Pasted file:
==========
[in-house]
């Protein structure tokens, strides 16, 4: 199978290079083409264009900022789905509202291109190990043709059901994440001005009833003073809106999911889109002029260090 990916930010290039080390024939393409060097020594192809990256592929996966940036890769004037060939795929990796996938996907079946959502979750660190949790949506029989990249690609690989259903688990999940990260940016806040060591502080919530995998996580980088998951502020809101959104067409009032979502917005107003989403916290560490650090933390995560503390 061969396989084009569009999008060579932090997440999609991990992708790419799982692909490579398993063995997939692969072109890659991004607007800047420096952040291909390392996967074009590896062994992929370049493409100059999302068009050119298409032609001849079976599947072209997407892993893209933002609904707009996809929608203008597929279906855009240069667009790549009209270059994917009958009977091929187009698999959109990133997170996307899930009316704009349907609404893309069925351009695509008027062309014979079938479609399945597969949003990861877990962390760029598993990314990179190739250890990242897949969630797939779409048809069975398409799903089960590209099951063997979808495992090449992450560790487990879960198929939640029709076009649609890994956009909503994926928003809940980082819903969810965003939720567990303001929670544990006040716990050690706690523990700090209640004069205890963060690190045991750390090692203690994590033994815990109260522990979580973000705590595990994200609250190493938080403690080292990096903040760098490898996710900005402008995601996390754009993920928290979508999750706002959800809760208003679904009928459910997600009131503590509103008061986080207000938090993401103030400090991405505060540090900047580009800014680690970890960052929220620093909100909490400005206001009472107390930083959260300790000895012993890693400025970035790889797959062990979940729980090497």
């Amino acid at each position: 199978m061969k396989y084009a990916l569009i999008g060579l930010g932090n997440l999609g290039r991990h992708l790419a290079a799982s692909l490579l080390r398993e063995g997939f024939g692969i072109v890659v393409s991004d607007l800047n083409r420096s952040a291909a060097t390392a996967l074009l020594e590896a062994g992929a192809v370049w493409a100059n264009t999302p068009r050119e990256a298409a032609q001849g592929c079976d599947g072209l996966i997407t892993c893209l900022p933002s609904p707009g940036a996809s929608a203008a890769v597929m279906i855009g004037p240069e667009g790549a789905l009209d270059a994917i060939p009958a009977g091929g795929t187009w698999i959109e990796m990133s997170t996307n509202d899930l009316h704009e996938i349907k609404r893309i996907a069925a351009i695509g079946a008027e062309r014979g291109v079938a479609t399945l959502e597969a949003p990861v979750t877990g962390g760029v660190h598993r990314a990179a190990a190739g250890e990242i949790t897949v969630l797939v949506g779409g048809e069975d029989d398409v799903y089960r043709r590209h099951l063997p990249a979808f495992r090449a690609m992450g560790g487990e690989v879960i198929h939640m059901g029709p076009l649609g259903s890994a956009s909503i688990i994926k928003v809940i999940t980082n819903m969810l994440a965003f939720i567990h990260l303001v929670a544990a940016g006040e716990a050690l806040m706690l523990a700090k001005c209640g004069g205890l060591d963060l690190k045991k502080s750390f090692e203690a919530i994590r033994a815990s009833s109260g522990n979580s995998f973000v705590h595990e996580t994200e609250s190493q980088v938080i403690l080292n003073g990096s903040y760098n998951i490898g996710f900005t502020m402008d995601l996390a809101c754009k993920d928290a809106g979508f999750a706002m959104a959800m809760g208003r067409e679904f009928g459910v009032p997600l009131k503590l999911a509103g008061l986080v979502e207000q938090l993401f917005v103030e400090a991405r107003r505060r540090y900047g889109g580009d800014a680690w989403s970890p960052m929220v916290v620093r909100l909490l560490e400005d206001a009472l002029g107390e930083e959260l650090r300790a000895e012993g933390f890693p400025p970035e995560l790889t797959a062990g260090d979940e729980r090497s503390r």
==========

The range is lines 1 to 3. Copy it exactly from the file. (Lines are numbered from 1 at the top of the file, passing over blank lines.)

[in-house]
């Protein structure tokens, strides 16, 4: 199978290079083409264009900022789905509202291109190990043709059901994440001005009833003073809106999911889109002029260090 990916930010290039080390024939393409060097020594192809990256592929996966940036890769004037060939795929990796996938996907079946959502979750660190949790949506029989990249690609690989259903688990999940990260940016806040060591502080919530995998996580980088998951502020809101959104067409009032979502917005107003989403916290560490650090933390995560503390 061969396989084009569009999008060579932090997440999609991990992708790419799982692909490579398993063995997939692969072109890659991004607007800047420096952040291909390392996967074009590896062994992929370049493409100059999302068009050119298409032609001849079976599947072209997407892993893209933002609904707009996809929608203008597929279906855009240069667009790549009209270059994917009958009977091929187009698999959109990133997170996307899930009316704009349907609404893309069925351009695509008027062309014979079938479609399945597969949003990861877990962390760029598993990314990179190739250890990242897949969630797939779409048809069975398409799903089960590209099951063997979808495992090449992450560790487990879960198929939640029709076009649609890994956009909503994926928003809940980082819903969810965003939720567990303001929670544990006040716990050690706690523990700090209640004069205890963060690190045991750390090692203690994590033994815990109260522990979580973000705590595990994200609250190493938080403690080292990096903040760098490898996710900005402008995601996390754009993920928290979508999750706002959800809760208003679904009928459910997600009131503590509103008061986080207000938090993401103030400090991405505060540090900047580009800014680690970890960052929220620093909100909490400005206001009472107390930083959260300790000895012993890693400025970035790889797959062990979940729980090497």
């Amino acid at each position: 199978m061969k396989y084009a990916l569009i999008g060579l930010g932090n997440l999609g290039r991990h992708l790419a290079a799982s692909l490579l080390r398993e063995g997939f024939g692969i072109v890659v393409s991004d607007l800047n083409r420096s952040a291909a060097t390392a996967l074009l020594e590896a062994g992929a192809v370049w493409a100059n264009t999302p068009r050119e990256a298409a032609q001849g592929c079976d599947g072209l996966i997407t892993c893209l900022p933002s609904p707009g940036a996809s929608a203008a890769v597929m279906i855009g004037p240069e667009g790549a789905l009209d270059a994917i060939p009958a009977g091929g795929t187009w698999i959109e990796m990133s997170t996307n509202d899930l009316h704009e996938i349907k609404r893309i996907a069925a351009i695509g079946a008027e062309r014979g291109v079938a479609t399945l959502e597969a949003p990861v979750t877990g962390g760029v660190h598993r990314a990179a190990a190739g250890e990242i949790t897949v969630l797939v949506g779409g048809e069975d029989d398409v799903y089960r043709r590209h099951l063997p990249a979808f495992r090449a690609m992450g560790g487990e690989v879960i198929h939640m059901g029709p076009l649609g259903s890994a956009s909503i688990i994926k928003v809940i999940t980082n819903m969810l994440a965003f939720i567990h990260l303001v929670a544990a940016g006040e716990a050690l806040m706690l523990a700090k001005c209640g004069g205890l060591d963060l690190k045991k502080s750390f090692e203690a919530i994590r033994a815990s009833s109260g522990n979580s995998f973000v705590h595990e996580t994200e609250s190493q980088v938080i403690l080292n003073g990096s903040y760098n998951i490898g996710f900005t502020m402008d995601l996390a809101c754009k993920d928290a809106g979508f999750a706002m959104a959800m809760g208003r067409e679904f009928g459910v009032p997600l009131k503590l999911a509103g008061l986080v979502e207000q938090l993401f917005v103030e400090a991405r107003r505060r540090y900047g889109g580009d800014a680690w989403s970890p960052m929220v916290v620093r909100l909490l560490e400005d206001a009472l002029g107390e930083e959260l650090r300790a000895e012993g933390f890693p400025p970035e995560l790889t797959a062990g260090d979940e729980r090497s503390r």